the two NT2s through the usual Toft preamps and not offer the NTG the same service, so i just thought
\"stuff it\" and record the three mics dry to the DAW. First, we did a level test to get all threee mics
to the same gain at the same distance (8\" from the mic) using a metronome clicker held the same
distance away. The NTG required slightly less gain that the NT2s using the same preamps which would be
expected owing to the directional nature of the mic. This reduction in gain made little difference to
the ambient noise in the room, however, as the control room is well treated and all the computers and
devices run very quiet.
We did a voice test with the three artists (Steve, David and Brian) just to see which voice suited
which mic, it was hard to tell the difference between the two NT2s, MIC1 certainly was a little dryer
that MIC2, with less ambience; thus proving that spending the extra on the SE Electronics Reflexion
filter was worth it. However the Red5 Audio filter was effective and it was nice to be able to open and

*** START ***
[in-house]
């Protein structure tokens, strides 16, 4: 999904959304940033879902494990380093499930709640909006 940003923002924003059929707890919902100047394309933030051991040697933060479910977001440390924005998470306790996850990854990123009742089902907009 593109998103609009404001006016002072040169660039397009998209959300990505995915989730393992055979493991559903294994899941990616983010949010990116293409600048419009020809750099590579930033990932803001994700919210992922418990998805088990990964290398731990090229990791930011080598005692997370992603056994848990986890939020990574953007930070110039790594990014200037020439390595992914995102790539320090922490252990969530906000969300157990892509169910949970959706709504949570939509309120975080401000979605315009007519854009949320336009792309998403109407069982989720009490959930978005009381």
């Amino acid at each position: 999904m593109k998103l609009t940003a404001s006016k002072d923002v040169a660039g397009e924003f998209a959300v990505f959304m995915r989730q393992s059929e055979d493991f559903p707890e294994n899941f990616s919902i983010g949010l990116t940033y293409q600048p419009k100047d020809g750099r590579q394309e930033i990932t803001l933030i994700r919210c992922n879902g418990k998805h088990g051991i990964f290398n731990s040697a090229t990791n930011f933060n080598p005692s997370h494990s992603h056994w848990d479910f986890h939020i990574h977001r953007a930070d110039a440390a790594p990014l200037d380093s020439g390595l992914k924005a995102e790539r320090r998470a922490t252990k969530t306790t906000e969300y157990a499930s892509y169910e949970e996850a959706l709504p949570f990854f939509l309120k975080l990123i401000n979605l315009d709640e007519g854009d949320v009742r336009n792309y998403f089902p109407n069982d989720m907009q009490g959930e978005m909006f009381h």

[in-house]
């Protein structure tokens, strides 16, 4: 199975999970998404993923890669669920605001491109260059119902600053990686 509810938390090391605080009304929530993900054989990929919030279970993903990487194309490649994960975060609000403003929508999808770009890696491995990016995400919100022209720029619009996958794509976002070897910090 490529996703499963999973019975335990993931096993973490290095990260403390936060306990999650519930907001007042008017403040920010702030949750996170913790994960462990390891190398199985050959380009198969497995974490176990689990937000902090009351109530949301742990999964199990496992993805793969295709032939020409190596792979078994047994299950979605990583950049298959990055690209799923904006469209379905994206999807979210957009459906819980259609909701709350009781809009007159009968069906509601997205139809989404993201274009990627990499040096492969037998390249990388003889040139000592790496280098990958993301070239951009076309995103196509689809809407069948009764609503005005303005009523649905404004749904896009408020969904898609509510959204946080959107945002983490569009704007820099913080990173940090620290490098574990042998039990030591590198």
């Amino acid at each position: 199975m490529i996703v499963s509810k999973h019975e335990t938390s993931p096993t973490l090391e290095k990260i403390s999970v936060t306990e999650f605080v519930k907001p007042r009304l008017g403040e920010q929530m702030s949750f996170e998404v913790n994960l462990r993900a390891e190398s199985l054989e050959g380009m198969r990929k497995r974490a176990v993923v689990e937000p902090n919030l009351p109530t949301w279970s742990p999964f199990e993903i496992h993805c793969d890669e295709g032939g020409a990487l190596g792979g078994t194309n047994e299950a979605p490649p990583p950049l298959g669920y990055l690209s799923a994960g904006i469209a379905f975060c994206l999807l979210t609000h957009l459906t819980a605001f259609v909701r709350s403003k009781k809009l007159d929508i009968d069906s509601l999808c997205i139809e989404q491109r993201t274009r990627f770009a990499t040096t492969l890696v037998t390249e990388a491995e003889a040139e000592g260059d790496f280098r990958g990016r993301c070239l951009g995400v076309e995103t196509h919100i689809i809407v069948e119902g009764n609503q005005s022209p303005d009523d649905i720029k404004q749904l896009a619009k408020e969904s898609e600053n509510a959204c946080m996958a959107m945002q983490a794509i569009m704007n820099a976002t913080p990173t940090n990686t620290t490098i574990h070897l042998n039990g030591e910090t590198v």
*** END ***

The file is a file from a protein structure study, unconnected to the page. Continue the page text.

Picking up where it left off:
close it, which had an effect of the tone of the signal, which is something the SE Reflexion filter
cannot do. MIC3 was noticeably less bright than the two NT2s but looking at the specs of the two mics
the NT2 does have a presence spike so I\'d expect it to require a little more top end taming for voice
compared to the NTG. What did surprise me, though, was the sheer quality and depth of the recording
from MIC3, there was very little colouration of the voice compared to the other two mics which seem to
exaggerate all the highs and boost the lows (which is why it\'s great for sung vocals as it just cuts
through). The NTG2 on the other hand was very natural and true to life. We actually used it later in
the session to record some swannie whistle samples as it was far better than the NT2s at producing a
natural tone. One thing I did notice was the sensitivity of the NTG2 to plosives despite the pop
shield. a quick fix for this was to have the mic angled slightly (about 15 degrees) away from the
mouth, in fact i pointed it at the chin of the artist, not only did this remove the plosive effect but
also made the mic even more warm and seemed to increase the gain a little; surprise number two! The
session went well and all three artists did a good job, little did they know that i was using them an
I wanted to test the directionality of the NTG2, since it\'s a shotgun mic it was worth having a play.